We have a big crabapple tree in our back yard that had a bumper crop of blossoms and crab apples last year. In the spring when the blossoms first appeared in their heaven-scented clouds, migrating bands of cedar waxwings would descend and gorge themselves on flowers. What a lovely thing to witness. During the winter there were all those gorgeous little red globes silhouetted against the snow. All but the most hard-to-reach ones are gone now, eaten by birds and squirrels. We don’t have leaves or blossoms yet in early May, and last week a flock of rarely-seen starlings showed up and polished off what they could find of the last wizened apples.
When I had my first three blogs, before the era of feeds and email subscriptions, people would check blogs when they felt like it, to see if there was anything new. When I had those blogs, I also had lots of readers. There is something to be said for just being out there and letting people find you, when and if they have an impulse to do so. Like a crabapple tree.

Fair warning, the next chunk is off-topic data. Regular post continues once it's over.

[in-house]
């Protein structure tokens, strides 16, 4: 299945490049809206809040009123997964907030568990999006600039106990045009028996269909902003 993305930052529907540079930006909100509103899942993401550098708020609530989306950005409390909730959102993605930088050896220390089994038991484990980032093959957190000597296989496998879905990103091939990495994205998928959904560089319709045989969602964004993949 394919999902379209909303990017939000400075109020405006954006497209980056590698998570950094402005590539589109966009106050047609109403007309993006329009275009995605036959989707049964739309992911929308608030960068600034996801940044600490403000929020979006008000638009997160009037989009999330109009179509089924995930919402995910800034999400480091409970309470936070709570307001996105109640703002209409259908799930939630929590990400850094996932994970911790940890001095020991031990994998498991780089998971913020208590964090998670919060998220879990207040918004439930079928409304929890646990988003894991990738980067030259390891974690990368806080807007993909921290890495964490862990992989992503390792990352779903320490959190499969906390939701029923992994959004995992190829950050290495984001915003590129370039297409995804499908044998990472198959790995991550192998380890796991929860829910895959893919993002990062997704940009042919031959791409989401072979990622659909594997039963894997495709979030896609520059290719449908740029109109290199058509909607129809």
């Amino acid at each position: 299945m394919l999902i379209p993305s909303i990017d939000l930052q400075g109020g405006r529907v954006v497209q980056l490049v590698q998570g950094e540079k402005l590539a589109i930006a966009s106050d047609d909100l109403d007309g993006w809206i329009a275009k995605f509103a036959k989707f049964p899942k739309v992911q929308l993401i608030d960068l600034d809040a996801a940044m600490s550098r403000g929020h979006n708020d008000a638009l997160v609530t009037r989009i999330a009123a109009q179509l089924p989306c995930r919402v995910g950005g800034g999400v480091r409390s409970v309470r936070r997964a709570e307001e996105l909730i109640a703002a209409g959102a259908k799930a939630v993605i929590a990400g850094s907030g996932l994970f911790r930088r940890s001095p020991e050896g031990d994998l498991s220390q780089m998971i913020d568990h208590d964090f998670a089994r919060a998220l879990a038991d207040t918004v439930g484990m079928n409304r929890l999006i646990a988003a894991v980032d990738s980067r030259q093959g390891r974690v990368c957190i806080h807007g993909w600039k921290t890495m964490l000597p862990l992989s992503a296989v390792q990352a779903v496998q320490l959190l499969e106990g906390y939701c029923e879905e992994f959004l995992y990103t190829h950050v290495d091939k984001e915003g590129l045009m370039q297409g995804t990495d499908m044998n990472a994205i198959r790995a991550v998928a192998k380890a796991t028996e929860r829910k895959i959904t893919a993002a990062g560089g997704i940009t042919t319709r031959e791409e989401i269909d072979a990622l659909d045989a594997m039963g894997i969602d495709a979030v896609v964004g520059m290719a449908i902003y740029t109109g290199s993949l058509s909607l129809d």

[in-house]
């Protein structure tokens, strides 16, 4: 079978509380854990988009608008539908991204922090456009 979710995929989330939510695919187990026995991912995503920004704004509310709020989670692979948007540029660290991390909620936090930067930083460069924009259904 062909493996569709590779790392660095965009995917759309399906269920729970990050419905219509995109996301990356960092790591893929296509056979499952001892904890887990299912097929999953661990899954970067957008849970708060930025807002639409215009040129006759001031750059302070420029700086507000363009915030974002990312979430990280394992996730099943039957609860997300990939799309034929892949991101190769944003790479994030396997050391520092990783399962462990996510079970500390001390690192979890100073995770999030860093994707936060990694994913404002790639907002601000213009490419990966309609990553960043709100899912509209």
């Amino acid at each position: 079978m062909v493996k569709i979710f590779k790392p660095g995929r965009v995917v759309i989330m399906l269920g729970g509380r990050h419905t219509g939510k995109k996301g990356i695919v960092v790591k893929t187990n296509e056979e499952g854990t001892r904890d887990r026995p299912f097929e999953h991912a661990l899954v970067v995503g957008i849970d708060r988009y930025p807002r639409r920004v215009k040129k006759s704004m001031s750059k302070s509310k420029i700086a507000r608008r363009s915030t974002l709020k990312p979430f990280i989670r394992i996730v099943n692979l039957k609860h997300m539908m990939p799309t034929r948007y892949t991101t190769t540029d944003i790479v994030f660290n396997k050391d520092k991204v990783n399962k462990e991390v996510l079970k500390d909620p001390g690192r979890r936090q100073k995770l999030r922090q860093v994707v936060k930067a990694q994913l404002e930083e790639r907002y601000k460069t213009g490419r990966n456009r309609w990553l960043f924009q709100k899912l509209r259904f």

Lately I haven’t felt like writing as much, and I finally realized that one reason I don’t want to write is that I don’t want to go through the hassle of creating an email and sending it out. I also don’t like the automatic services that do it for you. I don’t want to send out my crabapples and have them arrive in people’s in-boxes. I want to just put my stuff out there and let people find me if they feel like it.
My marketing-professional friends are probably gasping in horror if they’re reading this, but this approach has always worked for me. I have never found that self-promotion works as well as simply letting people find me on their own. It’s paradoxical, but paradox is my friend, and feels more comfortable for me. I’m not after results, I’m after what feels right to me in the moment.
So, although this is the last post you’ll receive your in-box, I will keep writing, perhaps more often than I have been doing. I trust that you’ll check in again if you feel like it, and together we can prove out the law of attraction.